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Book Review: Siege and Storm by Leigh Bardugo

Siege and Storm, one of my most anticipated sequels of 2013, definitely made my top books of the year list. It’s a rough ride for sure, but it’s definitely worth it.

Young Adult Book Review: Siege and Storm by Leigh Bardugo

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siege and storm by leigh bardugo

Title & Author: Siege and Storm by Leigh Bardugo

Genre: YA – High Fantasy

Release Date: June 4, 2013

Series: The Grisha Trilogy #2

Publisher: Henry Holt & Co.

How I Got the Book: ARC via Publisher

Description:

“Darkness never dies.

Hunted across the True Sea, haunted by the lives she took on the Fold, Alina must try to make a life with Mal in an unfamiliar land, all while keeping her identity as the Sun Summoner a secret. But she can’t outrun her past or her destiny for long.

The Darkling has emerged from the Shadow Fold with a terrifying new power and a dangerous plan that will test the very boundaries of the natural world. With the help of a notorious privateer, Alina returns to the country she abandoned, determined to fight the forces gathering against Ravka. But as her power grows, Alina slips deeper into the Darkling’s game of forbidden magic, and farther away from Mal. Somehow, she will have to choose between her country, her power, and the love she always thought would guide her–or risk losing everything to the oncoming storm.”

Things are Changing

The scariest and best part of Siege and Storm is the fact that Mal and Alina are changing. Alina hungers for more power but is trying to hold on her her humanity – she wants to help Ravka and undo the damage she inadvertently did by expanding the Fold at the end of book one (cuz the Darkling made her). And she’s desperately hanging on to the relationship she and Mal have, even though they both want and need different things than they used to.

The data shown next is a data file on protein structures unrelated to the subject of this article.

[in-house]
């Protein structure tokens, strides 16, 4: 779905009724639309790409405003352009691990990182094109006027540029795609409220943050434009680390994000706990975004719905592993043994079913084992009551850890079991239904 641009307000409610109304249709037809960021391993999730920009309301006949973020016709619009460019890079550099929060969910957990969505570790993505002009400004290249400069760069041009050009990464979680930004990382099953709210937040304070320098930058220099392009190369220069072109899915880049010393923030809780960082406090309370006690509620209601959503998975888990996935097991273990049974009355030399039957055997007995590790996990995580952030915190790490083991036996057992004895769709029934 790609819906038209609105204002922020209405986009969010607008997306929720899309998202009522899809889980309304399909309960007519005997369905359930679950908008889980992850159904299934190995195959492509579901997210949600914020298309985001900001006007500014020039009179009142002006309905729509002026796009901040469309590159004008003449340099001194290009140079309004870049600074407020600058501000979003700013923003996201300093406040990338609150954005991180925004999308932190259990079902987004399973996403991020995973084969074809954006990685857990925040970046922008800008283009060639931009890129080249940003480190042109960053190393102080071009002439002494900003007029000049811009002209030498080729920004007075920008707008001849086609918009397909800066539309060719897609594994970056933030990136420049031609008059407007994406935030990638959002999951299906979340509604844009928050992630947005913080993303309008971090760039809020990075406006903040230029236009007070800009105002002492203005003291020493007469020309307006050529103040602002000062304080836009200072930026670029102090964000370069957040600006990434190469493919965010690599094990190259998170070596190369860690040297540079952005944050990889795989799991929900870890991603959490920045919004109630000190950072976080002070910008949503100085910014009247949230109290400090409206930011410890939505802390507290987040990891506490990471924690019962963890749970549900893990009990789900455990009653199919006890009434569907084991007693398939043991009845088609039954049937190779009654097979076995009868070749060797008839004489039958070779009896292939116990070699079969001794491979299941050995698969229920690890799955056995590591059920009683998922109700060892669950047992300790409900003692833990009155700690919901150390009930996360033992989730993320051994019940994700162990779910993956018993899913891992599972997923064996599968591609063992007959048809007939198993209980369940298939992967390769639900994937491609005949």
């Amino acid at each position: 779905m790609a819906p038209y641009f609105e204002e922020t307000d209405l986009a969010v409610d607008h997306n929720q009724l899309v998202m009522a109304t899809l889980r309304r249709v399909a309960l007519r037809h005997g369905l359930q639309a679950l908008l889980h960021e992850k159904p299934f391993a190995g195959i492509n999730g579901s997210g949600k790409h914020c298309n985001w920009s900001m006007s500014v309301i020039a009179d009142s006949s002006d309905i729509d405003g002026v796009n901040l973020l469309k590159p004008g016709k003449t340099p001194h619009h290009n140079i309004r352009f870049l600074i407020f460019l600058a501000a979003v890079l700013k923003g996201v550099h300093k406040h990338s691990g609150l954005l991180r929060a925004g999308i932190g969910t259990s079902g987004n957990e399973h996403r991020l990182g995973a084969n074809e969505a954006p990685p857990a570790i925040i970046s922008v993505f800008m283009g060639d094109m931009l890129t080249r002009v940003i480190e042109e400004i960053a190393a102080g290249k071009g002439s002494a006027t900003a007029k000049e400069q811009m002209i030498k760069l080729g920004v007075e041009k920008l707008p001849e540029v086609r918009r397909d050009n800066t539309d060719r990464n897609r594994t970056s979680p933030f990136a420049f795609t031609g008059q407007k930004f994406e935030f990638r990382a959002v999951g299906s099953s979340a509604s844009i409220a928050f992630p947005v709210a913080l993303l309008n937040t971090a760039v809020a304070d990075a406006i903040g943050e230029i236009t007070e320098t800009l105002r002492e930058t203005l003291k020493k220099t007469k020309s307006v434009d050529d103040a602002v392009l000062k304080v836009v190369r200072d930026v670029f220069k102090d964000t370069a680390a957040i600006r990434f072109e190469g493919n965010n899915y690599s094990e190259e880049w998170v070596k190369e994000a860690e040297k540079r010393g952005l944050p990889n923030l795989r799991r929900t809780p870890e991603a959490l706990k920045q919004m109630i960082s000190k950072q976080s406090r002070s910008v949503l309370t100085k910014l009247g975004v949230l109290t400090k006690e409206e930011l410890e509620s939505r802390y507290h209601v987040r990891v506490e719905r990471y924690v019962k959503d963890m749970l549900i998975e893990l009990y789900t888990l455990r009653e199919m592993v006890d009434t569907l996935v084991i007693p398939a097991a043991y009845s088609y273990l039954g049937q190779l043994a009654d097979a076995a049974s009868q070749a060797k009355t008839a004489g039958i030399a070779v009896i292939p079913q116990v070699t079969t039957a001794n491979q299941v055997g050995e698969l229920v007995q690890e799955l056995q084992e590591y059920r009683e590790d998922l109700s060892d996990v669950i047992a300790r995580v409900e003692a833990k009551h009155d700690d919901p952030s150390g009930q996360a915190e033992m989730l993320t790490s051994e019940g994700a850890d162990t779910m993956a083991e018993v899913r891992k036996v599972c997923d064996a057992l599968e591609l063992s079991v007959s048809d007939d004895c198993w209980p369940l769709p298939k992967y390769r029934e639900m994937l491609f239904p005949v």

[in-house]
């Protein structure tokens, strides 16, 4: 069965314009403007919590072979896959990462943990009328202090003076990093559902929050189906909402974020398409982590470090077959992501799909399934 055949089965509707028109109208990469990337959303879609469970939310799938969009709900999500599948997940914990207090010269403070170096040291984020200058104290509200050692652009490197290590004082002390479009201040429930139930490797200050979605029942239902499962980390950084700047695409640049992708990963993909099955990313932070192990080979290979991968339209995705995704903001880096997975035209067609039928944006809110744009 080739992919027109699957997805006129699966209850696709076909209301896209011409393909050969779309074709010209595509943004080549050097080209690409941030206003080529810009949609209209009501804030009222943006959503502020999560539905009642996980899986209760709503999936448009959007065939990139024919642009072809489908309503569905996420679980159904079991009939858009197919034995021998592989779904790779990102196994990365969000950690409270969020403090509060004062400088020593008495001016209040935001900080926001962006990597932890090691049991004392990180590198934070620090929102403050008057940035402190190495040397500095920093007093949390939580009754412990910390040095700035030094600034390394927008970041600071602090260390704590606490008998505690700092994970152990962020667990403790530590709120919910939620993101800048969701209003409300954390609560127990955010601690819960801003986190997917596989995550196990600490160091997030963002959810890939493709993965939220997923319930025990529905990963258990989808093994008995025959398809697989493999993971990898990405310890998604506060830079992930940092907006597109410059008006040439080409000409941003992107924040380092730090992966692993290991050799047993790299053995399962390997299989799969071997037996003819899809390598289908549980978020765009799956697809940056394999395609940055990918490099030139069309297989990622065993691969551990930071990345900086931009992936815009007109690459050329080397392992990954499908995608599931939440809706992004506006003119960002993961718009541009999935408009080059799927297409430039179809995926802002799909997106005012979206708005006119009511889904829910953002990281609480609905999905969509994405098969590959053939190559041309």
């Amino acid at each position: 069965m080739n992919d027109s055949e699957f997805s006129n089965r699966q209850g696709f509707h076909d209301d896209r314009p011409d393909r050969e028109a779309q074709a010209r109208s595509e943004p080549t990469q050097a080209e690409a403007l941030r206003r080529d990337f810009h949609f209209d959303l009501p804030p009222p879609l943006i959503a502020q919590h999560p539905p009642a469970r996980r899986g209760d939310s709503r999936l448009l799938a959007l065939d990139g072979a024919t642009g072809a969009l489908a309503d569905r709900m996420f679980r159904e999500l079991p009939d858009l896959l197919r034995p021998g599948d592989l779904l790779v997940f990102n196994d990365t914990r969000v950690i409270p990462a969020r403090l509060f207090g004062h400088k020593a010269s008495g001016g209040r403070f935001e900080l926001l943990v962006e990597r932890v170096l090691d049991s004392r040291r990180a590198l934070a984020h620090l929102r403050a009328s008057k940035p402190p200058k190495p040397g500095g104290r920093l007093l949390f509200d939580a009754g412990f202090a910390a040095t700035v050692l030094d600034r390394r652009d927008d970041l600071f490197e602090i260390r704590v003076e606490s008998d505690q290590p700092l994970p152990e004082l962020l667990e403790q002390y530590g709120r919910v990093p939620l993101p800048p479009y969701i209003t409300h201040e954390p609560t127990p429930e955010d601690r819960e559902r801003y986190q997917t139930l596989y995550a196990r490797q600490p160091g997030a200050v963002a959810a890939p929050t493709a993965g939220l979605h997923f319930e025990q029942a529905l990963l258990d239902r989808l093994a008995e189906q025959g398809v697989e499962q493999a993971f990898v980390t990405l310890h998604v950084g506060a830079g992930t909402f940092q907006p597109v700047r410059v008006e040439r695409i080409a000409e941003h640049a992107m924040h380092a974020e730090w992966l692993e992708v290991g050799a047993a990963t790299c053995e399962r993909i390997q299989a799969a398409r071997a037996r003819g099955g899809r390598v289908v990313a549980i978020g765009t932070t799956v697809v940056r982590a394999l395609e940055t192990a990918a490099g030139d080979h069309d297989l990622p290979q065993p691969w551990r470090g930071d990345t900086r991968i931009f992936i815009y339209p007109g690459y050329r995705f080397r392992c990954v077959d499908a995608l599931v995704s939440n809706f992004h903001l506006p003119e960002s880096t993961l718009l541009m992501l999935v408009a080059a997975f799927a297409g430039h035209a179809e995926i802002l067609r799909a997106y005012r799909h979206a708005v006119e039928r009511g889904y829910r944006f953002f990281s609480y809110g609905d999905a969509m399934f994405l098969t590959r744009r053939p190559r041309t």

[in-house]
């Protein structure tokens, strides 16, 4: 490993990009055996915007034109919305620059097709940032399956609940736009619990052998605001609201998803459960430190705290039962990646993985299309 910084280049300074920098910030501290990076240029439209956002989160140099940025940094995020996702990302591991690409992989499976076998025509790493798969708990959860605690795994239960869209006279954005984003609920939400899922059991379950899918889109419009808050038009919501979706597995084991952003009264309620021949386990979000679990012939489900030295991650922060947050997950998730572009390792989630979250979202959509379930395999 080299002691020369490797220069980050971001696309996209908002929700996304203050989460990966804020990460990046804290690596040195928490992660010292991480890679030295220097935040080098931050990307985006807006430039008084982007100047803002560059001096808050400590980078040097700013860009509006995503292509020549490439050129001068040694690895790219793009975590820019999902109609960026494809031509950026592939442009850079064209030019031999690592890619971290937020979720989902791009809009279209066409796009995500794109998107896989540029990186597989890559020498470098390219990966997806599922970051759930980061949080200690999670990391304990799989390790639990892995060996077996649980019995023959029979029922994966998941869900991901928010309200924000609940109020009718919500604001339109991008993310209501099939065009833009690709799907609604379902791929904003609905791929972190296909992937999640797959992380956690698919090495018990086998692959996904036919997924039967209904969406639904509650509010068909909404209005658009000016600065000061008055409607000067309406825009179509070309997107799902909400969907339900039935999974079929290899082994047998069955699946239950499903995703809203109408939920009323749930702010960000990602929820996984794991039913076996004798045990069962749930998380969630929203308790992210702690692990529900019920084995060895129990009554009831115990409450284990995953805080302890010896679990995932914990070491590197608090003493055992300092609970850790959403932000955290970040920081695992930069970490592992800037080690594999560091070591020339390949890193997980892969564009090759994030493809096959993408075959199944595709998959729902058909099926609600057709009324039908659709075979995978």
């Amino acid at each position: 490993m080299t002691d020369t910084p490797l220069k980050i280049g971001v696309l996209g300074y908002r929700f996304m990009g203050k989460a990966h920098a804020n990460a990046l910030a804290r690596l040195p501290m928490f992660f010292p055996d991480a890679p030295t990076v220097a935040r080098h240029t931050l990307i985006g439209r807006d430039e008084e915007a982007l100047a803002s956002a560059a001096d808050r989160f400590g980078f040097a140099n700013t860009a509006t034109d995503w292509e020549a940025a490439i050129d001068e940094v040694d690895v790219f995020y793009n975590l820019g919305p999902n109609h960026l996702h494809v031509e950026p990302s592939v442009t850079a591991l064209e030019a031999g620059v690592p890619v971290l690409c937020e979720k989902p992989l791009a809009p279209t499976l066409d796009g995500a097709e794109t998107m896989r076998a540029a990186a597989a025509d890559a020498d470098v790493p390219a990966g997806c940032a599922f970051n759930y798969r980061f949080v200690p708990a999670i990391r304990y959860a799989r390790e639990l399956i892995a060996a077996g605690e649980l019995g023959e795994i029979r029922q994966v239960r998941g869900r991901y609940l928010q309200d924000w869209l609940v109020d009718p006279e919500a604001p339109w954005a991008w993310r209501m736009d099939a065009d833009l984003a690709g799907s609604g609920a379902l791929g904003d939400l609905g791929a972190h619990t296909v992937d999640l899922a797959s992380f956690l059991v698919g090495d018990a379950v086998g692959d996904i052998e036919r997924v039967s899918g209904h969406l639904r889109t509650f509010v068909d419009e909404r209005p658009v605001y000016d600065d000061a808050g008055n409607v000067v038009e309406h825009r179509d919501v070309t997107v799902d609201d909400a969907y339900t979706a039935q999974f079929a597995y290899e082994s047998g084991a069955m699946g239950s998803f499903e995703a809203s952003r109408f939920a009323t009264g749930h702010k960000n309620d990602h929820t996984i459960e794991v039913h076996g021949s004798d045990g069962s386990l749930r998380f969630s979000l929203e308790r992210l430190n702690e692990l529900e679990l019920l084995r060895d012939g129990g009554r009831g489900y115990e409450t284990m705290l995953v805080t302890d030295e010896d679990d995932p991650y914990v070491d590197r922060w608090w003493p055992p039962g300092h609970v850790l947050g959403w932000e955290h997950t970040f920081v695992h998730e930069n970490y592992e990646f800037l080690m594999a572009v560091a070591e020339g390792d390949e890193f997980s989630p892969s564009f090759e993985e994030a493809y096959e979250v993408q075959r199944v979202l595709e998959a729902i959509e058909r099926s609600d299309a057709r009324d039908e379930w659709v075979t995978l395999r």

Seriously you guys, Siege and Storm is KILLER. SO AMAZING! You’ll want to laugh, cry and beat someone up all at the same time.

A very interesting addition to the story is Sturmhond. Alina finds herself as a prisoner on his ship and knows there’s something off about him. He’s a privateer (aka pirate) who would sell anyone out for a bit of gold. He’s colorful and offbeat and his humor is priceless.

His presence throughout the book offers a lot of turmoil and intrigue, and although I waver on how much I actually like him, he definitely adds a kick to the story.

Bardugo does a fantastic job of keeping things moving – so many elements are all being juggled but with great skill. Alina and Mal journey a new quest, they disagree and fight and they face so many new emotional, physical and mental challenges.

The One Amplifier to Rule Them

Siege and Storm reminds me a bit of The Lord of the Rings. Not for any obvious reasons, but mainly because the main characters (Alina and Frodo) are struggling with power. They don’t want it, yet it calls to them and they crave it.

In the final Grisha Trilogy novel, I’m not sure what will happen. Either Alina will succumb to the pull of unlimited power or she may end up dying. I’m really not sure how Bardugo will save her, but that’s definitely part of the mastery of Siege and Storm.

As a reader, I am honestly fearful for Alina. I think it’s genius to put that type of fear into your readers because then you can do almost anything and surprise or shock them.

The absolute best thing I ADORE about the Grisha Trilogy books is Alina’s grouchy personality. It’s very unique to have a potentially unlikable character. Mal was supposed to be the charming one, according to Alina.

She’s abrasive and snarky and quick to reply wittily. Part of me wants to be her friend and the other part knows I couldn’t handle her. Haha!

OVERALL:

This book is stunning. You’ll be stunned by the writing, the new characters and the struggle to accept that relationships and people change. Siege and Storm is a top pick for best book of 2013 so far.

About Lisa Parkin

I'm a hardcore lover of young adult fiction and have been reviewing books since 2011. Other interests include Downton Abbey, heat lightning storms, Harry Potter land and (begrudingly) one orange tabby.
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